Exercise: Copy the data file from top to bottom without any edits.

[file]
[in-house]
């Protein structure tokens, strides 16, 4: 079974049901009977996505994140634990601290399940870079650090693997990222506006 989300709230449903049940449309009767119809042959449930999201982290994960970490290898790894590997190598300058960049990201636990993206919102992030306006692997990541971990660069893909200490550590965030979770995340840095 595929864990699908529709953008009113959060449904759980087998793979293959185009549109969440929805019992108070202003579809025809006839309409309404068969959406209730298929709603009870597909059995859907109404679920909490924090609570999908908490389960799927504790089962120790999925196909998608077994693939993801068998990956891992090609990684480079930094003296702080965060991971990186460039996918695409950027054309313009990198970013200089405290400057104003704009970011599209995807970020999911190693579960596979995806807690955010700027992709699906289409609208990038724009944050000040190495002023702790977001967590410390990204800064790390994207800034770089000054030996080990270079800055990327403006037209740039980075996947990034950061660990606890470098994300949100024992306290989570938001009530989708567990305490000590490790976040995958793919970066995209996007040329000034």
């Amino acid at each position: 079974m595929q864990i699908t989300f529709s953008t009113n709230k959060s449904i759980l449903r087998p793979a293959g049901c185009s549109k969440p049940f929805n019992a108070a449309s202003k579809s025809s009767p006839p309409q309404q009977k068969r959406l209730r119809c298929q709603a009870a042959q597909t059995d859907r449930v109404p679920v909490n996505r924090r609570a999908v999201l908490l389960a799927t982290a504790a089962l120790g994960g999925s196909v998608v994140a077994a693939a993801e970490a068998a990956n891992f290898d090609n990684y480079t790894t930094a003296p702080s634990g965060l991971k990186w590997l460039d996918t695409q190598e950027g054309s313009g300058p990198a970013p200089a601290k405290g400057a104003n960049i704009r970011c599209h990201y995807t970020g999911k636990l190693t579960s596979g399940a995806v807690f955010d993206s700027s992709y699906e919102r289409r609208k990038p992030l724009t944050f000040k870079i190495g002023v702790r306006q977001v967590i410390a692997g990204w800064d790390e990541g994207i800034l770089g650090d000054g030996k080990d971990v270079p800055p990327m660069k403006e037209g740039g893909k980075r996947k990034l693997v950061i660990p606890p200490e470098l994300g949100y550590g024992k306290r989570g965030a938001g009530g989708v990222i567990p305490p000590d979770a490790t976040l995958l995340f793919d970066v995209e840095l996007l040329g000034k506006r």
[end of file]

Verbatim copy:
[in-house]
């Protein structure tokens, strides 16, 4: 079974049901009977996505994140634990601290399940870079650090693997990222506006 989300709230449903049940449309009767119809042959449930999201982290994960970490290898790894590997190598300058960049990201636990993206919102992030306006692997990541971990660069893909200490550590965030979770995340840095 595929864990699908529709953008009113959060449904759980087998793979293959185009549109969440929805019992108070202003579809025809006839309409309404068969959406209730298929709603009870597909059995859907109404679920909490924090609570999908908490389960799927504790089962120790999925196909998608077994693939993801068998990956891992090609990684480079930094003296702080965060991971990186460039996918695409950027054309313009990198970013200089405290400057104003704009970011599209995807970020999911190693579960596979995806807690955010700027992709699906289409609208990038724009944050000040190495002023702790977001967590410390990204800064790390994207800034770089000054030996080990270079800055990327403006037209740039980075996947990034950061660990606890470098994300949100024992306290989570938001009530989708567990305490000590490790976040995958793919970066995209996007040329000034």
């Amino acid at each position: 079974m595929q864990i699908t989300f529709s953008t009113n709230k959060s449904i759980l449903r087998p793979a293959g049901c185009s549109k969440p049940f929805n019992a108070a449309s202003k579809s025809s009767p006839p309409q309404q009977k068969r959406l209730r119809c298929q709603a009870a042959q597909t059995d859907r449930v109404p679920v909490n996505r924090r609570a999908v999201l908490l389960a799927t982290a504790a089962l120790g994960g999925s196909v998608v994140a077994a693939a993801e970490a068998a990956n891992f290898d090609n990684y480079t790894t930094a003296p702080s634990g965060l991971k990186w590997l460039d996918t695409q190598e950027g054309s313009g300058p990198a970013p200089a601290k405290g400057a104003n960049i704009r970011c599209h990201y995807t970020g999911k636990l190693t579960s596979g399940a995806v807690f955010d993206s700027s992709y699906e919102r289409r609208k990038p992030l724009t944050f000040k870079i190495g002023v702790r306006q977001v967590i410390a692997g990204w800064d790390e990541g994207i800034l770089g650090d000054g030996k080990d971990v270079p800055p990327m660069k403006e037209g740039g893909k980075r996947k990034l693997v950061i660990p606890p200490e470098l994300g949100y550590g024992k306290r989570g965030a938001g009530g989708v990222i567990p305490p000590d979770a490790t976040l995958l995340f793919d970066v995209e840095l996007l040329g000034k506006r």